Is the church missing vital members?
I once taught a Sunday-school lesson on poverty. In the group was a homeless man I had known for several years. Although the information I was sharing about poverty from the Bible was all good and truthful, as best as I could discern it, the presence of a man living on the streets made me much more circumspect. After all, there was an expert, so to speak, listening.
The presence of this person changed the dynamic of my delivery, changed the context for those listening and possibly had an impact on the individual himself: Those listening had the potential to provide him with significant resources.
Just as it was difficult for me to talk about poverty in any kind of glib manner that day, so will I speak with more humility about the sovereignty of God if the front row of my church is filled with people with disabilities. I won’t cavalierly say that we all just need to “trust God” in the midst of our difficult times.
So, one of the benefits of inclusive churches—in which people with disabilities are integrated—is the way those churches are changed by the presence of individuals who are generally devalued by society. That presence not only changes the pastor but also has the potential to change everyone in the church.
Integration starts with simply taking a position—saying, “We want people with disabilities in our church—this is our value.” Once we say that, the rest is just logistics. Until we say that, however, it becomes, Oh no, here comes an autistic kid, what do we do? Oh no, a person in a wheelchair, now what do we do? We see nothing but difficulties before. But once we’ve made the decision, it just becomes a matter of logistics.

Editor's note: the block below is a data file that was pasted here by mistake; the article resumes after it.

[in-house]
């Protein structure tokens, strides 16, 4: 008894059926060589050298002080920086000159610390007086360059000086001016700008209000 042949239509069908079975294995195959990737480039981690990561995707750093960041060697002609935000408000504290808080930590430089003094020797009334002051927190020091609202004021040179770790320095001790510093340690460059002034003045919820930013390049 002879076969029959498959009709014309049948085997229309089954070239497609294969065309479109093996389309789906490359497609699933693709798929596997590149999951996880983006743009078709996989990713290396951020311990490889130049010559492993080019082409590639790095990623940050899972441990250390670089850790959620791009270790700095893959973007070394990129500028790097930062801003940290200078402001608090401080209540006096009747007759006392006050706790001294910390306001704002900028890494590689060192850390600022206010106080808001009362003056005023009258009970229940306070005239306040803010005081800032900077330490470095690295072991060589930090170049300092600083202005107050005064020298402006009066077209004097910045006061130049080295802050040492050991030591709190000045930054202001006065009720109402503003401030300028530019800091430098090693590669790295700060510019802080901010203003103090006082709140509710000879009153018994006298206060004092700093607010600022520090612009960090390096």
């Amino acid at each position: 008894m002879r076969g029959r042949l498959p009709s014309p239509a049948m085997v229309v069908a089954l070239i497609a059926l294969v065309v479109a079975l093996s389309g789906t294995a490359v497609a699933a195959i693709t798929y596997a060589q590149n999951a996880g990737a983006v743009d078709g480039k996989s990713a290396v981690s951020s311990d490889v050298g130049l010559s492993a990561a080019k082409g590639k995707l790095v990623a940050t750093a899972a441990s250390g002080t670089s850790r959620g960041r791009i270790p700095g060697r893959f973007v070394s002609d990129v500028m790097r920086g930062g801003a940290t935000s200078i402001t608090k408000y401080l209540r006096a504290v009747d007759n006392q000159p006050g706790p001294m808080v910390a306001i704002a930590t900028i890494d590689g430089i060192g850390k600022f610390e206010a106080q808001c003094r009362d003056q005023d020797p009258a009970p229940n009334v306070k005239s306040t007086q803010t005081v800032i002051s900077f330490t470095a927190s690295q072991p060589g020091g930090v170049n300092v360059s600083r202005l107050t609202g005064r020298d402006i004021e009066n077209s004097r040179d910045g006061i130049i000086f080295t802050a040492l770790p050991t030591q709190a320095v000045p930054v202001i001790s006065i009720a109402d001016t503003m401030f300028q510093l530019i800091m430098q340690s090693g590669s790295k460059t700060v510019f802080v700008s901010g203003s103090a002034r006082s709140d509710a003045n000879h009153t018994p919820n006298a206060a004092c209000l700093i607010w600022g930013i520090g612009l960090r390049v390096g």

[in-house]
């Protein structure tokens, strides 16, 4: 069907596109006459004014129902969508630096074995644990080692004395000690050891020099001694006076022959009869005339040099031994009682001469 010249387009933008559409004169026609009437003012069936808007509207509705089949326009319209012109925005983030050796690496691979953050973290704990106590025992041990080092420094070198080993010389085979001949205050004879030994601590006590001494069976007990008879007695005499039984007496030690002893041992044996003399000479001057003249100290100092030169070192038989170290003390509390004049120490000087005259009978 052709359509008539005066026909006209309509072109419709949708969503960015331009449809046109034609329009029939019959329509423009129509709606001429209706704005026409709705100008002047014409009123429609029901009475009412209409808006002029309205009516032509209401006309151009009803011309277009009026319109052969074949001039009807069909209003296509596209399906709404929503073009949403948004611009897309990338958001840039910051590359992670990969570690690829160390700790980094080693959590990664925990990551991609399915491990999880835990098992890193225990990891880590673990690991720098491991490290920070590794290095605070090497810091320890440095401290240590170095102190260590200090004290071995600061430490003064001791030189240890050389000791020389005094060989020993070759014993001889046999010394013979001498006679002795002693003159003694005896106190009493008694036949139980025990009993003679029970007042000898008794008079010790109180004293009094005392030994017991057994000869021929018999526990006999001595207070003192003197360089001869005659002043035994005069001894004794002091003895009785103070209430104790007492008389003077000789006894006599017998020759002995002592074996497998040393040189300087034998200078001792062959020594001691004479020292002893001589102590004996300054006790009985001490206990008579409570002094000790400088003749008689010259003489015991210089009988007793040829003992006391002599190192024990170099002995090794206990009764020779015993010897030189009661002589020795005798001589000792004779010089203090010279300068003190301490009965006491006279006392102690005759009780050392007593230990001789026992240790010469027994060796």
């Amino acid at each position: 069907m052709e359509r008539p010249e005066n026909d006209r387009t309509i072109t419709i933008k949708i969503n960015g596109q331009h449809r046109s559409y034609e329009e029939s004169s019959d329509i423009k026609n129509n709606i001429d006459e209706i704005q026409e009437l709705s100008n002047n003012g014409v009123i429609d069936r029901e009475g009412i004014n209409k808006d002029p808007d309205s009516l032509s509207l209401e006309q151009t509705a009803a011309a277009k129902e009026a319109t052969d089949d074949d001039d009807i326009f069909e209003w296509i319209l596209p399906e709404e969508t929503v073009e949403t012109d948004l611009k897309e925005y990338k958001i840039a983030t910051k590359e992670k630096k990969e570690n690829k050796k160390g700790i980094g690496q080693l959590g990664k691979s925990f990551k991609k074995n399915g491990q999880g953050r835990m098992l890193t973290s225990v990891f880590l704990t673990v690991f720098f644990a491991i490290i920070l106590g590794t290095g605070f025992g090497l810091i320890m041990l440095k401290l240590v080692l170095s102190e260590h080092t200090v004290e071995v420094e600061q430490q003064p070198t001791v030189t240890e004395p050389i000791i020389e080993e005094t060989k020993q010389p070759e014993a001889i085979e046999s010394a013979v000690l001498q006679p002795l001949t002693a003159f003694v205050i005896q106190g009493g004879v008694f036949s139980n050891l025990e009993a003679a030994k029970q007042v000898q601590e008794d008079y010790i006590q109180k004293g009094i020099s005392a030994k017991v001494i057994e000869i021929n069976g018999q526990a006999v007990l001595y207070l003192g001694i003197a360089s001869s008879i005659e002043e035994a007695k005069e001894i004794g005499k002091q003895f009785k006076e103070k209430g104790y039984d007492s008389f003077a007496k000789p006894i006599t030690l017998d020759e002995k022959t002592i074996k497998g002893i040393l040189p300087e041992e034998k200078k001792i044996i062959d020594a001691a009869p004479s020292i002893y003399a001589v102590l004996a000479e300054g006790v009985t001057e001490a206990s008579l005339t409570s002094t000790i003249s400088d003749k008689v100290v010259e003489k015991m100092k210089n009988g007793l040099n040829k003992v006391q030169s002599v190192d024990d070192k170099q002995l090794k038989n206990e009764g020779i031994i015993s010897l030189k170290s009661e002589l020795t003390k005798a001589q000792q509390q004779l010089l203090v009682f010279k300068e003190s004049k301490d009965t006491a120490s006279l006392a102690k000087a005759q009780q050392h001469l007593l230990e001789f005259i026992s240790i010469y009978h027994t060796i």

Of course, that doesn’t mean the logistics become simple. It does mean that people are more willing to try different ways to meet a need than they would be if the decision had not been made already.
Including our indispensables
First Corinthians 12 talks about the indispensable parts of the body of Christ. If we included all the indispensable parts, how would those parts of the body change what our church is like right now? When we start to integrate people with disabilities—especially intellectual disabilities—they change things. They’re uninhibited; they love one another; they’re potentially stronger in their faith because they’re not worrying about ideas like evolution.
So there’s an aspect of their presence that really changes things. It’s not, Let’s bring them in and we’ll minister to them; there’s a level at which their presence causes a corrective to us corporately and individually as we become whole.
To separate them from the rest of us is tantamount to taking off a part of my body, like my nose, and putting it in a jar somewhere. Without a nose, what would make me think there are aromas? I’d be missing so much.
We don’t have the foggiest idea of how the various parts of the body would change us, because we’ve never had the whole body of Christ together.
Jeff McNair and his wife, Kathi, are an instrumental part of the disability ministry at Trinity EFC in Redlands, Calif. Jeff is also the author of The Church and Disability, and his blog is called Disabled Christianity.